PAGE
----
Apple’s Greatest Failures

Despite the dominating power of Apple, it’s not infallible. Believe it or not, the Cupertino company has had its share of mistakes and failures over the years. From pre-installing U2’s Songs of Innocence album, to the Pippin, there’s proof that even the most powerful company can get it wrong from time to time.

It’s not like there’s anything rotten in the core of Apple, excuse the pun, but with so much technology passing through its various teams over the years there’s bound to be a little mishap here and there. We’re not Apple-bashing here, just pointing out some of the company’s failures that it would probably rather everyone forgot about.

Apple Pippin

Apple was rightly impressed by the sales of Sony’s PlayStation, and although it never aimed to go down the games console road, the company decided that it would try its hand in a market that was still growing at an incredible rate. Thus was born, the Apple Pippin (see image at the top of this article).

The Pippin, or PiPP!N, was designed as a home computer/games console, but sadly never managed to hit either concept on the head. A gaming platform version of the Macintosh, this massively overpriced project never managed to gain any ground in any kind of market. As such, only 42,000 units were ever sold.

Apple III

The Apple III was a poor addition to the illustrious Apple name back in the early 80s. Designed by the marketing team, allegedly, instead of the engineering team, the Apple III lacked things like a cooling fan – because the design was too noisy and inelegant. Instead, the company had the great idea of using the aluminium housing as a heatsink.

This of course led to many problems with the Apple III. Overheating was, of course, the primary concern, which in turn did some funky things to the system like pop chips out of their sockets, warp the main circuit board, and heat up the outer casing to egg frying temperatures.

In the end, Apple saw an estimated loss of $60 million over the Apple III.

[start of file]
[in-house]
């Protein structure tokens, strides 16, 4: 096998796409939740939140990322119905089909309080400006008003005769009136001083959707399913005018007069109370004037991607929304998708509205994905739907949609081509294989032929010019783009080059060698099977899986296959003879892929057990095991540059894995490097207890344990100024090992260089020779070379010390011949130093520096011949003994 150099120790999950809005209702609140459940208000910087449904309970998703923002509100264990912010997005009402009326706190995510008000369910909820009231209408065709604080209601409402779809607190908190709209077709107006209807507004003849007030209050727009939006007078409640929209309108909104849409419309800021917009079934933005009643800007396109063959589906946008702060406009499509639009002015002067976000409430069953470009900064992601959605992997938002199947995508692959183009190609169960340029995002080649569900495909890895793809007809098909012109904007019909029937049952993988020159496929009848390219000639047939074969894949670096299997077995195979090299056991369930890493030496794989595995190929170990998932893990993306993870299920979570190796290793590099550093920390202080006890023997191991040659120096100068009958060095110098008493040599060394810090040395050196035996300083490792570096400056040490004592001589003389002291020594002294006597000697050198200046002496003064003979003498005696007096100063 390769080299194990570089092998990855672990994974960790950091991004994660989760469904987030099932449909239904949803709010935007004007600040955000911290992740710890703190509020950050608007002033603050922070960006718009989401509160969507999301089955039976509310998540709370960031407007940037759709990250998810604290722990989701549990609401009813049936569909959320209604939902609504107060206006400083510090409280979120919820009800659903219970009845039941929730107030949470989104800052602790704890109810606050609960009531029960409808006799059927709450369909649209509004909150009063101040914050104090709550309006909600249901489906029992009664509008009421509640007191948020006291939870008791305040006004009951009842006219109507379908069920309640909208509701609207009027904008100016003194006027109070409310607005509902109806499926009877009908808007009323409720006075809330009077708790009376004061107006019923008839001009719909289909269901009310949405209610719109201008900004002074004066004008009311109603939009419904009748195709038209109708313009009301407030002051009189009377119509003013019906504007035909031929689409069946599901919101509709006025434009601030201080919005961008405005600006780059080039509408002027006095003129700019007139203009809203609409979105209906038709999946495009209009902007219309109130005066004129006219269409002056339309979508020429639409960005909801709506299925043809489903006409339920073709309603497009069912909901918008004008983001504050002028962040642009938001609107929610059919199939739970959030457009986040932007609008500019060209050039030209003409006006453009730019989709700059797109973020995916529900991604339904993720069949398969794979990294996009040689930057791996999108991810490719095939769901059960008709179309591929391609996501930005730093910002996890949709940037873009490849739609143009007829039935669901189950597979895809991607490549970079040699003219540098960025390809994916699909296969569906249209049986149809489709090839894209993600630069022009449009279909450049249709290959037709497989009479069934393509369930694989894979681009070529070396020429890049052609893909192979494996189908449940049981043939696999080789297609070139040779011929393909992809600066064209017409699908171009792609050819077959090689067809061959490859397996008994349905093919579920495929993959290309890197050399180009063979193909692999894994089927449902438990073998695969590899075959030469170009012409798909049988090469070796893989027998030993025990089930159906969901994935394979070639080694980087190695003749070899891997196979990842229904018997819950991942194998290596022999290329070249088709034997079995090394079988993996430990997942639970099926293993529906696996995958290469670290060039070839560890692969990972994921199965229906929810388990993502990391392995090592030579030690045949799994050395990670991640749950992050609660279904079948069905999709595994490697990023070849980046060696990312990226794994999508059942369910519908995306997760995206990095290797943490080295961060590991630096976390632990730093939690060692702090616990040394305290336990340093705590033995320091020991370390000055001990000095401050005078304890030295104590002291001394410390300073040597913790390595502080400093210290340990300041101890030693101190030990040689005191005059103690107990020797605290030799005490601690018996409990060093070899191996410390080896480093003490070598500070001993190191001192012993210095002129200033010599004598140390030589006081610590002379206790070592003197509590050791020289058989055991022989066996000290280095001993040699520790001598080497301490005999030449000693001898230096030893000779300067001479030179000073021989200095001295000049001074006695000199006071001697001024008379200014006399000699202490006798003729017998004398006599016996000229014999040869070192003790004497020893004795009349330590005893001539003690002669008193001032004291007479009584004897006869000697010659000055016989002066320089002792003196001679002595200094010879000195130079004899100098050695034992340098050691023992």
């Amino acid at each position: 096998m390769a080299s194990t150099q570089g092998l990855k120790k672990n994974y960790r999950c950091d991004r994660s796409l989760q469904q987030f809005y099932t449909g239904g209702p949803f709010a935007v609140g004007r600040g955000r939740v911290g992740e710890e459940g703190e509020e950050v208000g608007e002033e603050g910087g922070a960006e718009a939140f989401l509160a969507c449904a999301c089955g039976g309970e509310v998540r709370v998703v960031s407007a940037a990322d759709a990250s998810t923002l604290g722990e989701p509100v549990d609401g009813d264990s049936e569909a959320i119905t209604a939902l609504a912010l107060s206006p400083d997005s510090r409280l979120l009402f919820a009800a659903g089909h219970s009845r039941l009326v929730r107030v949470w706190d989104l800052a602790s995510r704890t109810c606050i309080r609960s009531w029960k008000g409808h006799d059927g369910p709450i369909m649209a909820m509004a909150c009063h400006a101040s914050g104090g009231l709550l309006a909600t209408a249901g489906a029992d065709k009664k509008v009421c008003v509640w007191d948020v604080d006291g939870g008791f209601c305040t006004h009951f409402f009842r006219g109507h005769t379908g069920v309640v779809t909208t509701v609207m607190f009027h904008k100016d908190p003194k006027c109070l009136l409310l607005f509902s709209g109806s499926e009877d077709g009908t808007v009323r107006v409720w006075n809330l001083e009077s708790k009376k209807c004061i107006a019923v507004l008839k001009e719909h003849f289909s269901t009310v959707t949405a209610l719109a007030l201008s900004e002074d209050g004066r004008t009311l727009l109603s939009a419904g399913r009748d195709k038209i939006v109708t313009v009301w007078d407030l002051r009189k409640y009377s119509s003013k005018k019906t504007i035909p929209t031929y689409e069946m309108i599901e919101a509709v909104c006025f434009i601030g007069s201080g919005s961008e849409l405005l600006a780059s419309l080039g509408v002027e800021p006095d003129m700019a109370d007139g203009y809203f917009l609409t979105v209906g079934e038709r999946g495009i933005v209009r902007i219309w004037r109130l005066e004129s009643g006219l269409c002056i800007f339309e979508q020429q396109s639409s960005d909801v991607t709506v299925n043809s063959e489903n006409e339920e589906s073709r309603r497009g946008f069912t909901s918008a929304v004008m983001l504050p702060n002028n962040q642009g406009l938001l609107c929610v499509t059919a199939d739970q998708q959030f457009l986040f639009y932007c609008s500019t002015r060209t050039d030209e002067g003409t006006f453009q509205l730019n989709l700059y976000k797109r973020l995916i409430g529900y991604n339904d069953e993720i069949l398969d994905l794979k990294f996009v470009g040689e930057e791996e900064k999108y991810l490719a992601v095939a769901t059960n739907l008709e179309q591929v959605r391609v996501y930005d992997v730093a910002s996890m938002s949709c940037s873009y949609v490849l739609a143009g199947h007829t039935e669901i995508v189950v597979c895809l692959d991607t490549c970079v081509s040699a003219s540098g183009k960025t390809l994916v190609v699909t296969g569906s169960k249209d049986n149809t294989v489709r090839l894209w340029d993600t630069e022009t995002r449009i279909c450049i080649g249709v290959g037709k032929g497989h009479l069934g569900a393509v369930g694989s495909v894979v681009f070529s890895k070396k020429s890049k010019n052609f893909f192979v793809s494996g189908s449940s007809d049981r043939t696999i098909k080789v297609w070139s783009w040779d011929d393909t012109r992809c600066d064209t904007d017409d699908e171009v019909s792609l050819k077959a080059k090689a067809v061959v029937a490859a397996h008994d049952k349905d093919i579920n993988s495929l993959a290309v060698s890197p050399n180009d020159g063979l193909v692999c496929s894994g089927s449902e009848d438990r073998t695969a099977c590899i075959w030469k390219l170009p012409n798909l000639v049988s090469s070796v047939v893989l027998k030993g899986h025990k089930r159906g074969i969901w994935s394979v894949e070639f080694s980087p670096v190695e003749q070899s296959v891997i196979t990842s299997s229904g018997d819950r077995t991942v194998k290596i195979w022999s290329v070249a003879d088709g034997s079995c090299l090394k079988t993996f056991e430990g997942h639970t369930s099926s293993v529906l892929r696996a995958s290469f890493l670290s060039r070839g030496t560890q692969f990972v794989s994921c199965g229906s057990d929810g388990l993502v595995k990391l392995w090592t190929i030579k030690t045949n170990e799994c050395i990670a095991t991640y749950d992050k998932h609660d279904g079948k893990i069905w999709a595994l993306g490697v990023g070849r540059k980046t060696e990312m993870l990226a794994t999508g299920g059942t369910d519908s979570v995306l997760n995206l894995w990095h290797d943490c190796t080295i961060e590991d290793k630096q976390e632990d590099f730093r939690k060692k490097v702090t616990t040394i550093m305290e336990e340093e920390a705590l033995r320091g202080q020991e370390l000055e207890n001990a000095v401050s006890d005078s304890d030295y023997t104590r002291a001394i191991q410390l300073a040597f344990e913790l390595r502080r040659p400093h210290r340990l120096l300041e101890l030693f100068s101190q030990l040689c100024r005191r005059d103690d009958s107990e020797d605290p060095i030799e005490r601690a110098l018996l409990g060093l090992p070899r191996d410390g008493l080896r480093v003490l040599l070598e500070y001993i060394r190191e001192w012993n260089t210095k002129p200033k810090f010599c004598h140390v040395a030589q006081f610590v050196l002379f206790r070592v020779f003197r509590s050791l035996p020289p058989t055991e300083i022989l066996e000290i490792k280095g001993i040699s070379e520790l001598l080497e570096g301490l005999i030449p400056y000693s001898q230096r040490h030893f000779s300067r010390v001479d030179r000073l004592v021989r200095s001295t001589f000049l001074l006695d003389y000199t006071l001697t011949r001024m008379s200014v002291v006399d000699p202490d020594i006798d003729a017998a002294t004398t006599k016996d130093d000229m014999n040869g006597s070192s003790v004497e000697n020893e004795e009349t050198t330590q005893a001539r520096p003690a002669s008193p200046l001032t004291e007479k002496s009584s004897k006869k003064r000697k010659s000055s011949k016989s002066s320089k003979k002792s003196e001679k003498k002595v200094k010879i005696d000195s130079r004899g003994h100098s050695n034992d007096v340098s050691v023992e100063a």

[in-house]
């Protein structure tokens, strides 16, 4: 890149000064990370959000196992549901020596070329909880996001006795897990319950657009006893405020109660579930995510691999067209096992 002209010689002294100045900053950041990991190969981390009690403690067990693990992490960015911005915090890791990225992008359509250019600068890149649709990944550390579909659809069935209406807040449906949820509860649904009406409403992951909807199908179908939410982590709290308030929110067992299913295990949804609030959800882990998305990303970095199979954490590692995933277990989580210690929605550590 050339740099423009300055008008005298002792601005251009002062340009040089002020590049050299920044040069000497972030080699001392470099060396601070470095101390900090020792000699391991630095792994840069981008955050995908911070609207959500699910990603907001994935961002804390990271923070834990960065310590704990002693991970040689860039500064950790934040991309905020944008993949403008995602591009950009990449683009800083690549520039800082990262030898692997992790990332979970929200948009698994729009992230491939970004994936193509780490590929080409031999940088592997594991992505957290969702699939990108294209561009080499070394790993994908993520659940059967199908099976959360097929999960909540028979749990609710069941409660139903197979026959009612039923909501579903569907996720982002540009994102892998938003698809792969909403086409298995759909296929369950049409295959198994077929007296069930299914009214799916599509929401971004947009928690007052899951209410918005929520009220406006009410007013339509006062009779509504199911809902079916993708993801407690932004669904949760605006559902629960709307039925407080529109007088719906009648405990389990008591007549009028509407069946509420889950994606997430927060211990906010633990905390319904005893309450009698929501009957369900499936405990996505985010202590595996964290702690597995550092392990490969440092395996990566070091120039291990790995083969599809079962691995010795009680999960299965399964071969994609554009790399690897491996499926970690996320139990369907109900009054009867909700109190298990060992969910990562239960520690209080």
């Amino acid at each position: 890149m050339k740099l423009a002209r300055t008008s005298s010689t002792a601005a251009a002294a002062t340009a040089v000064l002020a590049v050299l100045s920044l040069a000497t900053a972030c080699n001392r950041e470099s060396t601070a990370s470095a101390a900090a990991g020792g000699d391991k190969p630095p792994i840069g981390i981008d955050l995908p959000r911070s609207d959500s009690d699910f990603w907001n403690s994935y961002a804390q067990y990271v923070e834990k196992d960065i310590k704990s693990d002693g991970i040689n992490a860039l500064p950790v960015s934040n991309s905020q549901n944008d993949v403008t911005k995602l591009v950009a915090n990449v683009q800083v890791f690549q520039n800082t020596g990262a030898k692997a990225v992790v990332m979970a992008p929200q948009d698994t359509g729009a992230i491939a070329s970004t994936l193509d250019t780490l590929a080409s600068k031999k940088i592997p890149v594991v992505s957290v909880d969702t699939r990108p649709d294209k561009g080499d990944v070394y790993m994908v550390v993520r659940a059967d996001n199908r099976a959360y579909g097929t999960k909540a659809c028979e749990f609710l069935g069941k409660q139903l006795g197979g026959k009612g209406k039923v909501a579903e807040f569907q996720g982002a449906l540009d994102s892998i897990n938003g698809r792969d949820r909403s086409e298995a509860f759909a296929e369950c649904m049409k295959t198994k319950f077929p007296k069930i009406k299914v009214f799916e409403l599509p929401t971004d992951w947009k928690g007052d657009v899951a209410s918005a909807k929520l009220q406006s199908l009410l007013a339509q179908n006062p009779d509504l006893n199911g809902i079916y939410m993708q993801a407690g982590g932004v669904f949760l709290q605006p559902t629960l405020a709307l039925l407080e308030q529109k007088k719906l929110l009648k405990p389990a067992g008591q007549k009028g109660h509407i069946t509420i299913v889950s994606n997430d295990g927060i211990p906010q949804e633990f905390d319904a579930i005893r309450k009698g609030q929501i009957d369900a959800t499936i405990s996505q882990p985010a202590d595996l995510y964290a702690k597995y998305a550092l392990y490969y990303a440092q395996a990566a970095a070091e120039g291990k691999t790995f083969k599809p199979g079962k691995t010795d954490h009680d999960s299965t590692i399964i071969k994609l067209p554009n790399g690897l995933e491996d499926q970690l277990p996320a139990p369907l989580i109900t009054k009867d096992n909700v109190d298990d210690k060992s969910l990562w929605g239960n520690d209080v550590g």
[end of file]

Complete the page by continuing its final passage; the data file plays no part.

Macintosh TV

Apple doesn’t always get its timing right. The iPod, iPhone and so on, the timing was excellent, and proved the company’s fortunes. However, other times, Apple kind of lagged behind the curve. One such example was the Macintosh TV.

Released in 1993, this was Apple’s first attempt at combining a computer and TV set. A nice idea, but something that a lot of people were already doing, and at a price that was significantly less than Apple’s $2,000 tag.

Needless to say, after just five months on the shelves, the Macintosh TV was scrapped.

20th Anniversary Mac (TAM)

You’ve got to hand it Apple, the company isn’t afraid to buck conventional trends and try something new. Such was the case with the 20th Anniversary Mac. This vertical design and small footprint was quite revolutionary in the late nineties, but at $7,500 it never really made its mark.

That didn’t stop Apple re-using the design for its later iMac models, though. So although the 20th Anniversary Mac only managed to survive for less than a year, its heritage still lives on.

Apple AirPower

Announced alongside the iPhone X in 2017, the AirPower wireless charging pad was set to become the next big thing. Scheduled for a 2018 release, the AirPower was subject to frequent delays, pushing the date further and further into the future until Apple finally decided to drop the project entirely in 2019.

 

iTunes Ping

Launched in 2010 with a million users, Apple’s attempt at a social media music network was an impressive failure. The service allowed its users to follow artists they liked, and see short posts from the artists and friends – much in the same way as Spotify now works.

But the service didn’t live up to expectations. With many fake accounts, immense levels of spam, and poor integration with existing social media networks, Apple finally killed off iTunes Ping after just a couple of years.

Apple QuickTake 200

Released in 1994, Apple’s take on the digital camera was ground-breaking. This at a time when the digital camera was still in its infancy, the QuickTake 200 connected directly to your Apple computer and enabled you to seamlessly upload the photos taken.

Sadly, the QuickTake 200 was missing a few key components, such as a zoom, and any ability to focus on anything it was pointing at. But other than that, it was quite a revolutionary step forward. It did manage to last a couple of years on the shelves, but ultimately Apple lost a lot of money over the QuickTake.

About that U2 thing…

We could go into great depth regarding Apple and U2’s choice of pre-installing the band’s then latest album ‘Songs of Innocence’ to its 500-plus million iTunes users; ensuring that the album couldn’t be deleted unless you followed specific instructions that Apple released after so much backlash; and was only finally pulled after Bono famously issued an apology saying that “megalomania, a touch of generosity, a dash of self-promotion, and deep fear that these songs that we poured our life into over the last few years might not be heard”.

But we won’t.

David Hayward

David has spent most of his life tinkering with technology, from the ZX Spectrum, getting his hands on a Fujitsu VPP5000/100 supercomputer, and coding on an overheating Raspberry Pi. He's written for the likes of Micro Mart, Den of Geek, and countless retro sites and publications, covering reviews, creating code and bench testing the latest tech. He also has a huge collection of cables.

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